With the threat of attack from ISIS only increasing, six countries from Southeast Asia and Oceania met this weekend to discuss how they can better work together to deal with what they see as an imminent threat.
Security ministers and experts from Australia, New Zealand, Malaysia, Brunei, the Philippines and Indonesia met in Indonesia under the shadow of Islamic-State activity on their doorstep.
In the case of the Philippines, ISIS already has a stranglehold via its local affiliate in Marawi, a city in the country’s south. At least 600 people have been killed in fighting there, including many Christians.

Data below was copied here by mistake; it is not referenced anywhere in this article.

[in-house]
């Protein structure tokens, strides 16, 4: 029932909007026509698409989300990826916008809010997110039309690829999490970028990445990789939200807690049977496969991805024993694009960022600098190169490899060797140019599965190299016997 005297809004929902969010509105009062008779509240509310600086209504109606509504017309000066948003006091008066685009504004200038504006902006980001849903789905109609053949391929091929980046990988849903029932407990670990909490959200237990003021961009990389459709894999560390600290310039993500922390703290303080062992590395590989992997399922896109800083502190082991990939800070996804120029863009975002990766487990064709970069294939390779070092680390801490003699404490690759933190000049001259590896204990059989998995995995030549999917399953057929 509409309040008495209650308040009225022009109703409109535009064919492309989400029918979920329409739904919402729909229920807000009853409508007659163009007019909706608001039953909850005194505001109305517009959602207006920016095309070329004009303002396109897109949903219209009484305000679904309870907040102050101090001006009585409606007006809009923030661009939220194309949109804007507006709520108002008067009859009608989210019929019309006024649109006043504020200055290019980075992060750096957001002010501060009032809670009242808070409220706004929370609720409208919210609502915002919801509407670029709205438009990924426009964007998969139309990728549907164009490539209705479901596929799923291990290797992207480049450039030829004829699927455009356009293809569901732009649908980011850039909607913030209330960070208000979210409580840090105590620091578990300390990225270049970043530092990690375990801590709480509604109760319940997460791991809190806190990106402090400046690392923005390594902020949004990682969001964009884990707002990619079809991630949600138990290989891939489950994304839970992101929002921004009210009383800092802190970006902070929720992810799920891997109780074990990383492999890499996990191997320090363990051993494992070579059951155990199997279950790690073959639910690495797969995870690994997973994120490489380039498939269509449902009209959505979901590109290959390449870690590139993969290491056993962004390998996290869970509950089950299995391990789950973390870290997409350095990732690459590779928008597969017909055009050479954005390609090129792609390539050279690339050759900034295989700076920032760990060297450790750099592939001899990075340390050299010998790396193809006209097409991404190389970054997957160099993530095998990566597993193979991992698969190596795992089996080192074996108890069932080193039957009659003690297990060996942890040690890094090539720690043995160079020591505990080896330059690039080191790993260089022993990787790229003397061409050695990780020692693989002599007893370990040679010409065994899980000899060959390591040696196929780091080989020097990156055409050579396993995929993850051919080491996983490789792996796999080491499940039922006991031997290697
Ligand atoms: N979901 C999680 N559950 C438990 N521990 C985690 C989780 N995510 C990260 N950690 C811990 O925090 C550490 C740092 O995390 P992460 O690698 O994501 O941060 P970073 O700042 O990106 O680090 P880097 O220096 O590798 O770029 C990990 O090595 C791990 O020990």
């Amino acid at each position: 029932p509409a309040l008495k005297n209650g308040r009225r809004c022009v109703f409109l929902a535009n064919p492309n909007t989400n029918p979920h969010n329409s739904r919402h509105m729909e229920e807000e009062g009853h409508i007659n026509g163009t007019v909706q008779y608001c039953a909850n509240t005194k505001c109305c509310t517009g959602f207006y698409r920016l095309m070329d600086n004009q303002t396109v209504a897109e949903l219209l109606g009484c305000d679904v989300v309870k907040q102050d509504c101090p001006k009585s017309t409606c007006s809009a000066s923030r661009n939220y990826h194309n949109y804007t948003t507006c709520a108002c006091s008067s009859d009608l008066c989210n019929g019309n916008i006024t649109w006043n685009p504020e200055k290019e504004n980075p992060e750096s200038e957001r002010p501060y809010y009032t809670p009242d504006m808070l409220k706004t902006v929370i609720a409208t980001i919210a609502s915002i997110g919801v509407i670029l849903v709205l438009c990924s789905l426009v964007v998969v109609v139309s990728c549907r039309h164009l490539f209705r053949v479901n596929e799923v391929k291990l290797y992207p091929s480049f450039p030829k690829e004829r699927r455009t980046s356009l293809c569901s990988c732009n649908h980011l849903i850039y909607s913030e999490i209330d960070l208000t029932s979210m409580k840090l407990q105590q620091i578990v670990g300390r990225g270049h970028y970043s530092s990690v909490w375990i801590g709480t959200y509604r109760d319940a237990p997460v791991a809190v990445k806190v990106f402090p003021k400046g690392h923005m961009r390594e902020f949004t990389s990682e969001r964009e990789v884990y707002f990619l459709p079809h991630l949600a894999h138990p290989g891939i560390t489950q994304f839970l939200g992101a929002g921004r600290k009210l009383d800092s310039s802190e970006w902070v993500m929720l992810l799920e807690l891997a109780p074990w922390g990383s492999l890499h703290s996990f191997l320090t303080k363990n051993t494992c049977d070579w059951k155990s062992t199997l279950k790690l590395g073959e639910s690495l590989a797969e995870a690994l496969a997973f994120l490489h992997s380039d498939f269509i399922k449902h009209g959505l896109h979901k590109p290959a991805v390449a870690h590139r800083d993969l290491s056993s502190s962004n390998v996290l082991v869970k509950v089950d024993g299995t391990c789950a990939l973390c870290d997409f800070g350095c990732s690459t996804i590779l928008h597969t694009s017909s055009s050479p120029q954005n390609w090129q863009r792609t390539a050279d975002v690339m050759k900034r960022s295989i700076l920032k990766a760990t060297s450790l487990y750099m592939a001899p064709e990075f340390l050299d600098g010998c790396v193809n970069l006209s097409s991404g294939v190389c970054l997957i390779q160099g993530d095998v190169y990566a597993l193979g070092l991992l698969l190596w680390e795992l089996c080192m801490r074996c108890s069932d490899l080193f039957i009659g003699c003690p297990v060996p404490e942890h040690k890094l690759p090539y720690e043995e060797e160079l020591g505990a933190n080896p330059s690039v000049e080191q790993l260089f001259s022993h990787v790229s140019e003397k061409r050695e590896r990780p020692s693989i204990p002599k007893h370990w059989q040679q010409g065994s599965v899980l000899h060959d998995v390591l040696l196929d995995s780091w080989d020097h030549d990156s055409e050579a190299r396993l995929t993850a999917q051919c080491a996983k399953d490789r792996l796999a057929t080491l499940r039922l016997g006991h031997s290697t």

“We cannot keep silent because terrorism has become a real threat to humanity,” host Security Minister Wiranto, who uses one name, told a news conference. “Not a single country is free from the threat of terrorism and therefore this threat must be faced together.”
The six agreed to beef up their intelligence cooperation.
The area of Southeast Asia and Oceania is particularly challenging to security forces because of its massive geographical area, the enormous stretches of water between states and the thousands of islands that comprise many of the countries in the region, particularly Indonesia and the Philippines.